Police Charge Activists for Protest Against Journalist’s Killing
By San Yamin Aung 28 October 2014
RANGOON — Rangoon police said they filed a criminal lawsuit against the organizer of a demonstration that called for an inquiry into the killing of a journalist. Organizers of a similar protest in Mandalay could also face criminal charges.
Police told The Irrawaddy that youth activist Moe Thway of Generation Wave is being charged under Article 18 of the Peaceful Assembly, which bans holding an unauthorized protest and can result in a prison terms of up to six months.
“We filed a lawsuit against Moe Thway and party under Article 18, but we are still analyzing which of the protesters will be charged,” an officer at Kyauktada Township Police Station said on Monday, before declining further comment.
On Sunday, some 200 representatives of activists groups and civil society organizations, including the prominent 88 Generation Peace and Open Society, gathered in front of Rangoon’s City Hall to demand justice in the case of the recent killing of reporter Aung Kyaw Naing.
Last Friday, the Interim Myanmar Press Council said it had been notified by the Burma Army that the freelance journalist, also known as Par Gyi, had been arrested by the military in Mon State on Sept. 30, interrogated and later killed.
Moe Thway said he sent a letter to Kyauktada Township Police Station on Friday asking for permission to hold the protest, but received no reply. He said he went ahead with the event as planned regardless.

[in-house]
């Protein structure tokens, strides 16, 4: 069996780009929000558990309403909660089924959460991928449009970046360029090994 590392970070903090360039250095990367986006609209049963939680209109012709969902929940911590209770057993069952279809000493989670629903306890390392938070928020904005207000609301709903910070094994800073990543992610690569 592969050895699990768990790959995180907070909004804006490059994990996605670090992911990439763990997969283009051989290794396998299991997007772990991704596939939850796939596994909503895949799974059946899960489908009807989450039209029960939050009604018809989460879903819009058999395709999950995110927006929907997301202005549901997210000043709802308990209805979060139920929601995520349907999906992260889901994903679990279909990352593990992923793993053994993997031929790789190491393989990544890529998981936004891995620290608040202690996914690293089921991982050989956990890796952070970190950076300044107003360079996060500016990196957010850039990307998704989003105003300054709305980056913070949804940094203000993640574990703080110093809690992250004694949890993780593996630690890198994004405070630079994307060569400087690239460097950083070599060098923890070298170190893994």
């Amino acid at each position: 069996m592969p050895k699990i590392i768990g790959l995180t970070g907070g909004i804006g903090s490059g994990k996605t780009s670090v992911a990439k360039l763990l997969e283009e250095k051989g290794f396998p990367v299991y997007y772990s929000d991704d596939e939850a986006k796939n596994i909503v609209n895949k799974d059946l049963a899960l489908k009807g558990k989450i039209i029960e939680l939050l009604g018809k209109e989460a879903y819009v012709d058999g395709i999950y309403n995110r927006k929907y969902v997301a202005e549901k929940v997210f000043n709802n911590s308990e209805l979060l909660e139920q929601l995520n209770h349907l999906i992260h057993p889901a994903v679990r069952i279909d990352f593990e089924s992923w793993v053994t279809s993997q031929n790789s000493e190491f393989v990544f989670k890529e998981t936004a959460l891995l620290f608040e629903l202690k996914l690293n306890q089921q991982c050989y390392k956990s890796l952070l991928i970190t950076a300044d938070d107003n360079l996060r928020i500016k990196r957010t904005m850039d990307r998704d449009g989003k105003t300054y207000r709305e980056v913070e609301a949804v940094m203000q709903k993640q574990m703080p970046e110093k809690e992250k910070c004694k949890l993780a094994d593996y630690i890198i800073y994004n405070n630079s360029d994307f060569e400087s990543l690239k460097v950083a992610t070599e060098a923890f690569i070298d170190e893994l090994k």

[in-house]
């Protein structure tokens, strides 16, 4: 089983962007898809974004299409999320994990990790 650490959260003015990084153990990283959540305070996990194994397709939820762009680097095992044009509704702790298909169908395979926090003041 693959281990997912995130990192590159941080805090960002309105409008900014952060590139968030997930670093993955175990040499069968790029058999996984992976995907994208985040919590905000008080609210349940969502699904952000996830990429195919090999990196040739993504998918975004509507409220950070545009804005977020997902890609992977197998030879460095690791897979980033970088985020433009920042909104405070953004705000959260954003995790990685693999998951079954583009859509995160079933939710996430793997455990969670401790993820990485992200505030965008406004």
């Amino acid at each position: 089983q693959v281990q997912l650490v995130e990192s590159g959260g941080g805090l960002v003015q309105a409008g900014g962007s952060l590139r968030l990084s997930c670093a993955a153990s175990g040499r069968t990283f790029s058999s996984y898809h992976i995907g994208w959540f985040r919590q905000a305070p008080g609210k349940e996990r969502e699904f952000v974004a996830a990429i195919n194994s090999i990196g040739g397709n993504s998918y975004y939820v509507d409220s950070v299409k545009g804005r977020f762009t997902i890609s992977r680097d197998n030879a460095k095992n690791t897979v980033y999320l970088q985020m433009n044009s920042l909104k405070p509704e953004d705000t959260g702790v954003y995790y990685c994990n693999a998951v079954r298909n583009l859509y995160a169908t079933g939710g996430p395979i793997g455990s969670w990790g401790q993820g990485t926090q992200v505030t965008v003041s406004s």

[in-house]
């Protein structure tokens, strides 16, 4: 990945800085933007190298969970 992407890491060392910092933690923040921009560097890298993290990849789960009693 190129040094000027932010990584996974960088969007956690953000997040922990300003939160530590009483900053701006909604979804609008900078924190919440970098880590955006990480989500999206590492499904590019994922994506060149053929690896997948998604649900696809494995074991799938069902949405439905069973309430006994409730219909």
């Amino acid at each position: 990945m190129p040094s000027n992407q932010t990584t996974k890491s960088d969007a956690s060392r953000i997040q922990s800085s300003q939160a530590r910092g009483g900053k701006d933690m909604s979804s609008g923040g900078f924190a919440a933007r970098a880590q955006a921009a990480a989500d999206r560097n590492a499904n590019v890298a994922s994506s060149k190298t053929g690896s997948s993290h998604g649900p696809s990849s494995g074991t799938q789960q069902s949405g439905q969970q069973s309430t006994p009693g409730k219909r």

Moe Thway said he called Kyauktada police on Monday and learned that he had been charged. He added that he had not yet received official notification of the lawsuit.
In Mandalay on Monday night, about 200 activists and demonstrators also assembled to call for justice in the case of the slain journalist. Organizers said authorities had turned down their request to hold a protest, but they had gone ahead anyway.
“We informed the police about the protest on Sunday. The police gave back the letter and replied that they don’t allow it at such short notice,” said Thein Aung Myint, a Mandalay-based activist with the Movement for Democracy Current Forces.
Thein Aung Myint said he feared that those who sent the letter and some of protestors could face criminal charges, adding that during the event police had shown up to question the demonstrators and discourage them from protesting.
Moe Thway said he had noticed how Kyauktada police a week before had needed only one day to grant permission for a protest calling for fair treatment of two Burmese migrants in Thailand, who are being accused of killing two British tourists.
He said he believed this indicated that police were using the Peaceful Assembly Law to thwart politically sensitive demonstrations. “They permit the protest depending on the cause of the protest. It is not good, it seems like they can do with the law whatever they want,” he said.